California School Funding Formula Not Easy To Change
Columnist Dan Walters writes about how a plan “to streamline state aid and shift more money to low-performing schools with large numbers of students who are poor or ‘English learners,'” met its untimely end. Sac Bee
Heatwave Leaves Southland Residents Weary
By the end of the school days, technicians had responded to calls for air-conditioning service at 65 San Fernando Valley campuses, about 20 percent more than usual, Los Angeles Unified School District Deputy Maintenance Director Robert Laughton said. San Bernardino Sun
Tomorrow morning at 10 am, the Board of Education’s Budget, Facilities and Audit Committee will meet (see agenda here).
According to LAUSD spokesman Tom Waldman, one of the issues to be discussed tomorrow is propositions 30 and 38, and what effect they will have on the district should they pass or fail. Both propositions are tax increases aimed at raising money for public schools.
After a closed session to discuss ongoing lawsuits, the full school board will meet at 4 PM for what’s called a Williams Sufficiency Hearing (agenda here). The annual meeting is mandated by state law in response to a lawsuit, which concerns the adequate distribution of textbooks and other instructional materials in the classroom.
A new Los Angeles Times / USC poll shows support for Governor Jerry Brown’s Prop 30 ballot initiative – which would temporarily raise income tax on high earners – has slipped to 54%, down 10 points from March. Despite the erosion, Democratic voters still overwhelmingly favor it, 69-20%. Meanwhile, Molly Munger’s competing tax measure, Prop 38, has the support of only 34% of voters.
This seems a good time for an update on the three initiatives that will have the biggest impact on LAUSD and public education in California: Propositions 30, 32 and 38. The expenditure data is from a nice interactive feature on the Los Angeles Times website.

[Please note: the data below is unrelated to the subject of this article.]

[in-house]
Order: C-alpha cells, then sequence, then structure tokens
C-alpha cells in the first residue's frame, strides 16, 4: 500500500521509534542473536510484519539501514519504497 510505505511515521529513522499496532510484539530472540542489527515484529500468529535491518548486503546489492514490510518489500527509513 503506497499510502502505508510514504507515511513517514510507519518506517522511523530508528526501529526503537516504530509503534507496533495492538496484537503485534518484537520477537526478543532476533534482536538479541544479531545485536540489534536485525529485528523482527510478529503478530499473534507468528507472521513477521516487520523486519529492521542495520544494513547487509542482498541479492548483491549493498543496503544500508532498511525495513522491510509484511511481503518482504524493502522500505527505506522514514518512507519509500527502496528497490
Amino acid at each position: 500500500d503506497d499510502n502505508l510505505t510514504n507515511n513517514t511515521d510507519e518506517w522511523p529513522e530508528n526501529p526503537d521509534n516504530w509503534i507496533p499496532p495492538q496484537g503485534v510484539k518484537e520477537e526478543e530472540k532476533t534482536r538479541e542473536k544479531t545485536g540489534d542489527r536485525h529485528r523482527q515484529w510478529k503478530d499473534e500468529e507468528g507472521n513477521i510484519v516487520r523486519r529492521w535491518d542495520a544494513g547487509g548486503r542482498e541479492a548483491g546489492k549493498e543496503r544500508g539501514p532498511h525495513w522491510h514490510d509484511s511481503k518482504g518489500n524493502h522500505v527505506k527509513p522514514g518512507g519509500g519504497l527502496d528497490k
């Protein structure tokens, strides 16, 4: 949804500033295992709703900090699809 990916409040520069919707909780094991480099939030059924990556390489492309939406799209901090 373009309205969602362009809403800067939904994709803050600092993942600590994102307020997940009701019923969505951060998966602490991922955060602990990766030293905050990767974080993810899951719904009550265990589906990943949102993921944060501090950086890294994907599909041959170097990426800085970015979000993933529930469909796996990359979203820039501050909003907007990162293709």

Proposition30 The initiative, being pushed by Governor Jerry Brown, would temporarily raise income taxes on those making more than $250,000 (for seven years) and increase the sales tax by a quarter of a cent (for four years). The money would allow the state to avoid automatic “trigger cuts” – which were designed by Brown himself – that would fall mostly on public education, to the tune of $6 billion. Detractors say this measure won’t result in more money for schools.
Money raised in support: $39.8 million
Money raised against: $1.1 million
Biggest donor in support: California Teachers Association, $6.1 million
Biggest donor against: Charles B. Johnson, $200,000
Brown has worked hard to raise money to support the measure, but will it be enough to get it to the finish line?
TV ads for Prop. 38 start airing SF Chronicle: The 30-second spot hits on the themes that proponents have pushed so far and includes a barely subtle jab at Brown’s measure.
Seeking Allies, Teachers’ Unions Court G.O.P., Too NYT: While donations to Democrats still far outweigh contributions to Republicans, the proportion of union money going to Republican candidates this year, just over 8 percent, has doubled since the last election cycle, according to the National Institute on Money In State Politics.
Finding Classroom Success In Bilingual Mix Of Spanish, English Hechinger Report: In 2011, while 56 percent of elementary-age students in California were proficient or above on state tests for English language arts, two thirds of Ernest R. Geddes Elementary School in Baldwin Park, Calif students were [proficient].
Prop 38 sponsor says ed initiative will upset polls Ed Source: Confident that Californians will tax themselves to send more money to their local schools, Molly Munger is preparing for “a big air war” – extensive TV advertising to persuade voters to pass Proposition 38.